Tuesday, February 6, 2007

Frugal Bonus to Line Drying and Ironing Clothes


After I took this picture, I was stricken by the statement it made. Something about a die-hard frugalista? :)

It's a given that we can save utility dollars by drying clothes on a clothesline, but when we line dry clothes, we're not only saving on the electricity or gas it takes to run the automatic dryer, we're saving on wear and tear of fabric.

Dryers pummel clothes - they beat them against each other and against the dryer drum under heat. Why do they turn out so soft? Ever put on a pair of worn jeans and enjoy how much softer they feel than a new pair? The dryer is wearing out the fibers of your clothes.

Drying clothes in an automatic dryer also sets stains which usually become permanent.

If you pull clothes from a washer, put them in a dryer, then on a hanger or in a drawer, the chances of seeing minor problems are small. Not until they're large problems do you notice them, and then it takes a lot more trouble to repair - and sometimes it's too late anyway.

When you iron clothing, you get a chance to notice worn areas, loose threads and stains. You can deal with these right away, saving a bigger problem in the future and often, saving the item itself.

Moral for the day: An ounce of prevention is worth more than the cure! Or... maybe it has something to do with shoveling snow from under the clothesline.

6 comments:

  1. That is such a great picture! That was me before I had clotheslines running across part of my basement. We have a wood/oil boiler and it dries clothes in the winter faster than my dryer ever could. Frugalistas unite!

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  2. I have clotheslines in the basement, too, but I like the way they smell when I hang them outside. Yes, frugalistas unite! That should be our motto... ;)

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  3. Hello Pat, Missed you on your old website and glad I found you again! How long does it take for clothes to dry when there is snow on the ground? We have been hanging them on inside racks and hangers. We're a family of 9. It would be great to dry the comforters outside. I have my potatoes in the dryer now, it's nice and cold in there! Happy Homemaker in NH

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  4. You know, I intended to answer this and forgot about it! I'm so sorry.... anyway, it takes a little longer to dry when snow is on the ground, depending on how cold it is. If the sun shines on them, they dry in a few hours. I live where I can leave them out overnight if they're not dry, but I usually bring them in anyway, and finish drying them on hangers or the line downstairs.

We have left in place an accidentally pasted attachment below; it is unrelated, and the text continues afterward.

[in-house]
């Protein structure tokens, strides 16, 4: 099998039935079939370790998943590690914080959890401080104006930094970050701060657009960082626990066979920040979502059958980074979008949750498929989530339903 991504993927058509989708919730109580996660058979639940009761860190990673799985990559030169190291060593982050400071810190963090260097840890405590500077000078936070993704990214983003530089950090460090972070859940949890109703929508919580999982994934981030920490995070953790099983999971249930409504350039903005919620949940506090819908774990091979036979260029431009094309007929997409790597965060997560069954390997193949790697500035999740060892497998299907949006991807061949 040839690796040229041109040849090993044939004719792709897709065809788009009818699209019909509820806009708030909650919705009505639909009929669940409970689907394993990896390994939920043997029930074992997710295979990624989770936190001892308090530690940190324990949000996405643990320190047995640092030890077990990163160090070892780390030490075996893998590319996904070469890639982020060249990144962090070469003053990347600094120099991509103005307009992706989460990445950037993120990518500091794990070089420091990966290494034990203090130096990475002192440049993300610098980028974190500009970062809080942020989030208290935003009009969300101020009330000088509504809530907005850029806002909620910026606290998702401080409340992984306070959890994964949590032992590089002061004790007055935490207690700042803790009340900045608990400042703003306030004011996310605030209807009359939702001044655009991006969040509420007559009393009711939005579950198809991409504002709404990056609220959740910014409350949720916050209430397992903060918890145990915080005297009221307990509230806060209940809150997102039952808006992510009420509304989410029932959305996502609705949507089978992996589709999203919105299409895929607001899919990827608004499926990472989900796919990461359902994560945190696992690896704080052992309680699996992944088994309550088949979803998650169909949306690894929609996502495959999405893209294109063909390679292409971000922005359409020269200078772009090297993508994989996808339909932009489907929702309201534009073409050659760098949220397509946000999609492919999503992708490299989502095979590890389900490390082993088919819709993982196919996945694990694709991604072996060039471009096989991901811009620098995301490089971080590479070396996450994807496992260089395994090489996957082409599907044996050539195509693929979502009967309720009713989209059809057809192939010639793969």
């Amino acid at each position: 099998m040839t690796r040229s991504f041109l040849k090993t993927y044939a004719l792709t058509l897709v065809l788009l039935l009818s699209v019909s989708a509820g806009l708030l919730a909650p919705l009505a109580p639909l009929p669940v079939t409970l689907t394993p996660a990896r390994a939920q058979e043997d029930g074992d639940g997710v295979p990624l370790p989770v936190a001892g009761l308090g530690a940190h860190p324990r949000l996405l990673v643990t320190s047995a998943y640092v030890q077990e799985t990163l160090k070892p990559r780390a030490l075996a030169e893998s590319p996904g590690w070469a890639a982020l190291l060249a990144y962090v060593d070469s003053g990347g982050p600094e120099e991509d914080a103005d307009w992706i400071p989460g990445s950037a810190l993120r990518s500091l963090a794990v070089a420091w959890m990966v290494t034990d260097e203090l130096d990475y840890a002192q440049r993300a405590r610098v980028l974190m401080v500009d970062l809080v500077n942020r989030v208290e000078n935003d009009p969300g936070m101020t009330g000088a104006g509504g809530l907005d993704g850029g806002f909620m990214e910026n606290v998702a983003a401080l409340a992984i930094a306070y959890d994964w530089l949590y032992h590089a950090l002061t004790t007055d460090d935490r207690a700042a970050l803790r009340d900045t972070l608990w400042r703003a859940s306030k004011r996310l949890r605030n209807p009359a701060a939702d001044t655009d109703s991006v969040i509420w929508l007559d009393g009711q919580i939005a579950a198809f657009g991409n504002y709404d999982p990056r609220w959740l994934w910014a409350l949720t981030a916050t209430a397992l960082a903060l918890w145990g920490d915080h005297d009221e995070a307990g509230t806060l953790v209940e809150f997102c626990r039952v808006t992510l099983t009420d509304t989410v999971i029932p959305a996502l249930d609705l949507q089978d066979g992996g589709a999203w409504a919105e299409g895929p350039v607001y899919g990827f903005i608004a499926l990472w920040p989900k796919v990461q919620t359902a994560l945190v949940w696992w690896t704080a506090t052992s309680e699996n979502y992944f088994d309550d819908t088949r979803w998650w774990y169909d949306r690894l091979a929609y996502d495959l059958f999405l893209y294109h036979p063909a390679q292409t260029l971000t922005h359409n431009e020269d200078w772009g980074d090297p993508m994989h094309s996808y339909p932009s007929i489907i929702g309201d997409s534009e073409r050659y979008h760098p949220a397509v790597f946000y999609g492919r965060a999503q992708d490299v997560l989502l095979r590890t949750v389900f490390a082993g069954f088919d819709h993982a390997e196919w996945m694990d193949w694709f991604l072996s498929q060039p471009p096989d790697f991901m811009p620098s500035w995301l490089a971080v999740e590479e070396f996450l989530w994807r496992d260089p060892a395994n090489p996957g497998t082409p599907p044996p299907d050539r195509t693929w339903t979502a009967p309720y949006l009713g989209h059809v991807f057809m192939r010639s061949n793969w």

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  5. I struggle with this one. Here in Australia, we get plenty of hot sun to dry - but my clothes turn out like stiff boards! And I hate using hard, scratchy towels. Irons suck a LOT of power too...but then, writing this I just looked up power consumption: a 1000W iron used for 10 hours is 75c, a clothes dryer for 28 hours (reasonable as it takes more than an hour to dry clothes) $10.50.

    My current compromise is to drip-dry on a rack in the laundry then tumble when they are mostly dry. I really, really hate ironing!

    Its a great photo.... that is serious commitment, isn't it!

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  6. I've done that, too, Helen, but not with towels. I don't mind stiff towels, I guess. :) To avoid ironing some clothes, you can put them in the dryer for 5 to 10 minutes, then take them out and hang them while they're still warm and wrinkle free. You get the best of both worlds that way.

    One thing to remember when comparing costs is that the rate of electricity or gas varies a lot. It costs anywhere from 50 cents to a dollar a *load* (about 30 minutes, if I remember right) in the US. When most households go through several loads a week, that can really add up.

    When you said it took more than an hour to dry a load of clothes... well, thats variable, too. It depends on the fabric as well as how well the clothes have been wrung or spun dry.

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